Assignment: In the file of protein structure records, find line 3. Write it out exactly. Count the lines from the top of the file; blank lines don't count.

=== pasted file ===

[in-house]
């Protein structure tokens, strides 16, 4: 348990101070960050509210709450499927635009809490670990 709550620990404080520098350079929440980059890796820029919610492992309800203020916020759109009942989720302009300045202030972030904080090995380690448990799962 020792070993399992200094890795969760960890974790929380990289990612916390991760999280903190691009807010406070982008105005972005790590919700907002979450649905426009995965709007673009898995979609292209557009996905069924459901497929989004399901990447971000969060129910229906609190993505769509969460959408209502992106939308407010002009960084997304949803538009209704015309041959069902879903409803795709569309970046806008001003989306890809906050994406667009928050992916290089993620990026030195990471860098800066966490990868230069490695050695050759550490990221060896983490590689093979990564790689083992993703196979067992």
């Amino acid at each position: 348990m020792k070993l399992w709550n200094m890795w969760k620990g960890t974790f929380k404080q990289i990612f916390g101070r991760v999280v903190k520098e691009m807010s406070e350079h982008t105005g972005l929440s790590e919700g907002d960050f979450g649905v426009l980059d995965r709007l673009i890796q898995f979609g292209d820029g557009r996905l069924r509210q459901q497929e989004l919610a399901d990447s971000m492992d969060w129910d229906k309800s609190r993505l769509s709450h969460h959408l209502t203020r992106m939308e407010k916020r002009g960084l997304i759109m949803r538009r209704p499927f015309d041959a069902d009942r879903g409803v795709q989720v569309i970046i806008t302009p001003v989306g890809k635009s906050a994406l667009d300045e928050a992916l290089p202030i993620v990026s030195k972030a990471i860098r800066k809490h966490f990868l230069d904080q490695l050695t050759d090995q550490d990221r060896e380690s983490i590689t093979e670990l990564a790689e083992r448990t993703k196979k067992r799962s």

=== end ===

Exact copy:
């Amino acid at each position: 348990m020792k070993l399992w709550n200094m890795w969760k620990g960890t974790f929380k404080q990289i990612f916390g101070r991760v999280v903190k520098e691009m807010s406070e350079h982008t105005g972005l929440s790590e919700g907002d960050f979450g649905v426009l980059d995965r709007l673009i890796q898995f979609g292209d820029g557009r996905l069924r509210q459901q497929e989004l919610a399901d990447s971000m492992d969060w129910d229906k309800s609190r993505l769509s709450h969460h959408l209502t203020r992106m939308e407010k916020r002009g960084l997304i759109m949803r538009r209704p499927f015309d041959a069902d009942r879903g409803v795709q989720v569309i970046i806008t302009p001003v989306g890809k635009s906050a994406l667009d300045e928050a992916l290089p202030i993620v990026s030195k972030a990471i860098r800066k809490h966490f990868l230069d904080q490695l050695t050759d090995q550490d990221r060896e380690s983490i590689t093979e670990l990564a790689e083992r448990t993703k196979k067992r799962s």